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Friday, December 4, 2015

NOT Single Malt Report: Pikesville 6 year old Rye (and Rittenhouse BIB)

WHHHHHHHUT?!  Yes, another of-the-moment whiskey.  I don't know what's gotten into me.  Okay maybe some whiskey.  I really do structure my reviews months ahead of time, but sometimes circumstances call for an audible.

Two weeks ago the man in the fedora belched out The New Murray Testament causing people with tastebuds to ponder his competence and/or his intent.  I have zero interest in reviewing his World Whisky of the Year, but I did have some interest in trying the runner-up: Pikesville 6 year old Rye.  Then just this week, a mensch known for his crisp reviews and sample labels and certain recent eats presented me with a sample of this Very Murray Rye.

And, it was just my luck that I had a bottle of Rittenhouse BIB Rye (Pikeville 6's younger sibling) open for comparison purposes.  To be honest, our home has had bottles of Ritt open almost nonstop for the past two years.  I've been finding the quality of Ritt BIB slipping with each successive bottle, and as a result this bottle has taken a long time to finish.  This decline is not fun, and I keep hoping for the next one to bounce back, but...

Brand: Rittenhouse
Owner: Heaven Hill
Type: Straight Rye Whisky (no 'e'!)
Age: minimum 4 years
Region: Distillery - Louisville, Kentucky; Warehouse - Bardstown, Kentucky
Maturation: New American oak
Mashbill: 51% Rye (per Cowdery here and here)
Bottle Code: B3474
Bottle Year: late 2014
Alcohol by Volume: 50%
(from my bottle, bottom 1/3 of bottle)

Its color is the lighter of the two whiskies.

The nose is very bourbony and corny, in fact I'd guess this was a bourbon if I'd nosed this blindly.  There's also caramel, rock candy, and hazelnuts.  Some flower blossom notes peek out here and there.

The palate is very nutty: walnuts, hazelnuts, halvah (yes, it's not technically made of nuts), and burnt peanuts.  Then comes salt and some rye-ish pepper.  There's a woody bitterness that starts out small but then expands with time in the glass.

The rye spices show much stronger in the finish, joining up with some wood smoke, walnuts, and burnt peanuts.  Like the palate it grows bitterer with time.

And now the older sibling...

Brand: Pikesville
Owner: Heaven Hill
Type: Straight Rye Whiskey (with an 'e')
Age: minimum 6 years
Region: Louisville, Kentucky
Maturation: New American oak
Mashbill: 51% Rye (per Cowdery here and here)
Alcohol by Volume: 55%
Thanks to Sku for the sample!

Its color is the darker of the two whiskies.

There's a mild soapy note in the nose at first, but it fades after a minute or two and is replaced by a green grassy note.  Meanwhile much larger bursts of cherry candies and caramel candies sound out.  Definitely some toffee.  Maybe a little mango.  A nice fudgy moment and an occasional perfumy floral whiff.  A barrel char note appears after 20+ minutes.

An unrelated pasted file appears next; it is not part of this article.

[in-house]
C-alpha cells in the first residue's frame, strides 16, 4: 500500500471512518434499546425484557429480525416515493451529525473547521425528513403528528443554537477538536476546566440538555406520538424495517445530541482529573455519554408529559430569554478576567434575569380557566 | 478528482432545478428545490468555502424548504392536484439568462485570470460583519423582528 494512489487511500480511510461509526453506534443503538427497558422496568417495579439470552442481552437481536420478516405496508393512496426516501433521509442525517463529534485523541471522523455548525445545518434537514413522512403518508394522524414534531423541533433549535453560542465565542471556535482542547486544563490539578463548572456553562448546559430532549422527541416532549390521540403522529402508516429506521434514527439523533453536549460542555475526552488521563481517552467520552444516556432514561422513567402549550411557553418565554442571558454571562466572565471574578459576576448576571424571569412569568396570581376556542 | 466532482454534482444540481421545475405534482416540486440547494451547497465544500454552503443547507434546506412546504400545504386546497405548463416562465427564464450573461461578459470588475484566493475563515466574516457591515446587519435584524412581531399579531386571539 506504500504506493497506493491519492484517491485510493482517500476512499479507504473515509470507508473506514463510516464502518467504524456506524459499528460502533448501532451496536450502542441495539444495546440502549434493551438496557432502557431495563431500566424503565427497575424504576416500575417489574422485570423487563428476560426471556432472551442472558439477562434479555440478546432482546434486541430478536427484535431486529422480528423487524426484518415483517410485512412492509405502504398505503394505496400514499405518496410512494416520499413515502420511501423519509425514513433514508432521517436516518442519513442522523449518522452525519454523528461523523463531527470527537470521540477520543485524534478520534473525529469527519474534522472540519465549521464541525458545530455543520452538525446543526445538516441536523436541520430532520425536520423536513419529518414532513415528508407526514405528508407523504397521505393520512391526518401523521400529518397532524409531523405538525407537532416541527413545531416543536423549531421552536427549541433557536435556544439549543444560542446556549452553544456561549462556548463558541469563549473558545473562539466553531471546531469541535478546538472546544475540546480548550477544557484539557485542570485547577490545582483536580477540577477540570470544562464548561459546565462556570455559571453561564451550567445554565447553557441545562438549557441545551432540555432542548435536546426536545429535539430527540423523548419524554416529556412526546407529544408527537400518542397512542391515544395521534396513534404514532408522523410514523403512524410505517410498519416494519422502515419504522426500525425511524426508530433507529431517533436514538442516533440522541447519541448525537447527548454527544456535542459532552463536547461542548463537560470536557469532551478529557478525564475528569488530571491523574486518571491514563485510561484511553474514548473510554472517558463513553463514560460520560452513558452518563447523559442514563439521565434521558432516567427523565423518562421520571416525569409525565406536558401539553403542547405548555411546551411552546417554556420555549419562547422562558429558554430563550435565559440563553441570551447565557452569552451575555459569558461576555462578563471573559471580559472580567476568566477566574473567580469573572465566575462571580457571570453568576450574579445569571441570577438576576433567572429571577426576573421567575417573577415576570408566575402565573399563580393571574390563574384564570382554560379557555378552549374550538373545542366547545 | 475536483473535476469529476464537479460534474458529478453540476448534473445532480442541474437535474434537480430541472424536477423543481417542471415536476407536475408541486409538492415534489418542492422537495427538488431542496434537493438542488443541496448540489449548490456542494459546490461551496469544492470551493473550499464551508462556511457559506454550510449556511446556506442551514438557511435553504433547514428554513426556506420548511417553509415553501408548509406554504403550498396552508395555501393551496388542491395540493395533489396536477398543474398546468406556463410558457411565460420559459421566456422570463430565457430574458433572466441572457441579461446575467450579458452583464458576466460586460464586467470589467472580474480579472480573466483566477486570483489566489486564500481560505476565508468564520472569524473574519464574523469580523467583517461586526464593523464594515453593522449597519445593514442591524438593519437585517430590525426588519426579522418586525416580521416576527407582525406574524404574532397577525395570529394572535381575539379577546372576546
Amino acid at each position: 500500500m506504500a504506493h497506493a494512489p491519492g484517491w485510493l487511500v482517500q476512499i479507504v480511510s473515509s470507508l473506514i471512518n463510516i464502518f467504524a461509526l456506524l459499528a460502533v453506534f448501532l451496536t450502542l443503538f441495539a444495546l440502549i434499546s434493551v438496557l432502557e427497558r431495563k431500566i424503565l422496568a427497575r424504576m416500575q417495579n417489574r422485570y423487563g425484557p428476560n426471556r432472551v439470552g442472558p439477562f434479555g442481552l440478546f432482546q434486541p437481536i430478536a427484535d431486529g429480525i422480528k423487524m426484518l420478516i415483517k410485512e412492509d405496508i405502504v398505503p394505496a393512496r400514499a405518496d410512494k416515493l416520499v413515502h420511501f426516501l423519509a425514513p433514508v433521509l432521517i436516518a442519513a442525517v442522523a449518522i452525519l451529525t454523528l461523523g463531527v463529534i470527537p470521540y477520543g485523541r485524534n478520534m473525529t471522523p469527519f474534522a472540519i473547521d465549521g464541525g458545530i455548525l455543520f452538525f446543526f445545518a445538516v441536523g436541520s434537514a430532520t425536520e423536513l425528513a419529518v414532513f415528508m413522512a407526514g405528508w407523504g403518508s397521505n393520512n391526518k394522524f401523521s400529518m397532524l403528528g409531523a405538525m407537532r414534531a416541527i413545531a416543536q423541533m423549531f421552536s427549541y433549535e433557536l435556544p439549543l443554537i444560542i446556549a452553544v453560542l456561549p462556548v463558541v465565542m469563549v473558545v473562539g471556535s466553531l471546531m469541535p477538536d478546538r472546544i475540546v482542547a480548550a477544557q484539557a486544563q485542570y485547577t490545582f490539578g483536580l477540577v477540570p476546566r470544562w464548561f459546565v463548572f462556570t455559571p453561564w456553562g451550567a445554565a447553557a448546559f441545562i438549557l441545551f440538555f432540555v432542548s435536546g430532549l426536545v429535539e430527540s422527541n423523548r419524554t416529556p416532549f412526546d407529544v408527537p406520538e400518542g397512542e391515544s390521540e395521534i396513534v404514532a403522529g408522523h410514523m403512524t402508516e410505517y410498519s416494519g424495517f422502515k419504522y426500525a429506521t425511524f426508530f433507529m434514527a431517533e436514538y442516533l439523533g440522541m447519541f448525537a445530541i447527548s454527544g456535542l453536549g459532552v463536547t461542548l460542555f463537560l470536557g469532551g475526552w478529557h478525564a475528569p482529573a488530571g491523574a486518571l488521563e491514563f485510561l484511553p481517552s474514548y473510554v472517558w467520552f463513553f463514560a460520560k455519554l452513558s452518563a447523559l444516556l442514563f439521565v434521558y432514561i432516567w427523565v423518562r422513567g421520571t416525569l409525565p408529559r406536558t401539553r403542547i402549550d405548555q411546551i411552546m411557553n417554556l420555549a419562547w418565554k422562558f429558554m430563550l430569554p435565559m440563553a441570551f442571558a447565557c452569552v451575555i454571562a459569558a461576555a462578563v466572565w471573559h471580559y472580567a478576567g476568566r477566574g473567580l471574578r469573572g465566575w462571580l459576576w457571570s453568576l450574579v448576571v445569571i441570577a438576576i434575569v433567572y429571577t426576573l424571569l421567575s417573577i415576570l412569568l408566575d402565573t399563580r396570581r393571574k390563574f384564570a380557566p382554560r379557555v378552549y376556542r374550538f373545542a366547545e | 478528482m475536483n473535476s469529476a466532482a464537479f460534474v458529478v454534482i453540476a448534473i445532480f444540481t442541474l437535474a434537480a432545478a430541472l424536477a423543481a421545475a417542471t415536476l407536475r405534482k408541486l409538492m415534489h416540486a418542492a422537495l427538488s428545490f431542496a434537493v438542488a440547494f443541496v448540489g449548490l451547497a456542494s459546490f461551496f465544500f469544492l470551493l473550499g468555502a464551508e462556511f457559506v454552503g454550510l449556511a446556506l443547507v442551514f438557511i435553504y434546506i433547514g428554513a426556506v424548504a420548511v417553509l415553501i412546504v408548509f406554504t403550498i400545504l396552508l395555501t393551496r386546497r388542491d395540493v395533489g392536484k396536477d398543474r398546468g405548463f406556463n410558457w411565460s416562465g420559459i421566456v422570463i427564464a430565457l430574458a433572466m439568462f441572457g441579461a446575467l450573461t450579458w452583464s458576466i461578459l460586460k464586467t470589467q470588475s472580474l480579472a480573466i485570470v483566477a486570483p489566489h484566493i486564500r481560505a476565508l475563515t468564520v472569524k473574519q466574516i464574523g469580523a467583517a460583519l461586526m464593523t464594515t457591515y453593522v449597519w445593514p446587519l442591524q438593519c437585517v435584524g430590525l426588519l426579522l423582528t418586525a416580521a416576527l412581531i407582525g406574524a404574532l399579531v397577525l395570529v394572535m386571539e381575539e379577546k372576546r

The rye grain is bigger in this one's palate than in the Ritt.  Louder spice.  Louder pepper.  Though there's a little bit of sweets, it's less sweet than the nose led me to believe.  The nutty note has been pushed way back, as has the bitterness.  It's still sort of bourbony though.  Mint leaves develop after 20+ minutes.

Quite a spicy zing at the front of the tongue, while black pepper hits the back of the throat in the finish.  Then rye bread and bourbon.  A mint/menthol note lingers the longest.

Well, Pikesville is without question the better of the two.  While my first two bottles of Rittenhouse (old label) were comparable or better than the Pikesville, this current Ritt bottle continues the quality decline.  Which sucks.  Two years ago, I would have been happy to pay $30+ for the quality in the bottle.  Today, I wouldn't pay more than $20.  In fact, this may be my last bottle of Rittenhouse BIB unless Kristen requests we get another.

The real quality difference between the Pikesville and the Rittenhouse is in the palate.  I do like the Ritt's nose.  While it isn't particularly deep, it's very pleasant.  But it's just not that enjoyable to drink.  The burnt nuttiness and woody bitterness is almost abusive at times.  Meanwhile the Pike is brightly spicy with a touch of sweetness and that good mint note.  Its finish is much more pleasant as well.

All that being said, I wouldn't pay $50-$60 for the Pikesville.  There's real competition in the whiskey world at that price range.  It does have the qualities that I would love Rittenhouse BIB to have at its $25-$30 price range.  I almost wonder if the first few batches of Heaven Hill's (DSP KY-1) Rittenhouse BIB were 6+ years old, like Pike, and the new Ritts are barely 4.  In any case, Pikesville 6yo is not only not the second best whiskey world, it won't even be the second best whiskey you drink this week.

Availability - Most US specialty retailers have Ritt BIB in general
Pricing - $22-$30
Rating - 78

Availability - Some US specialty retailers
Pricing - $50-$60, though some shops are now trying to sell it for $100
Rating - 84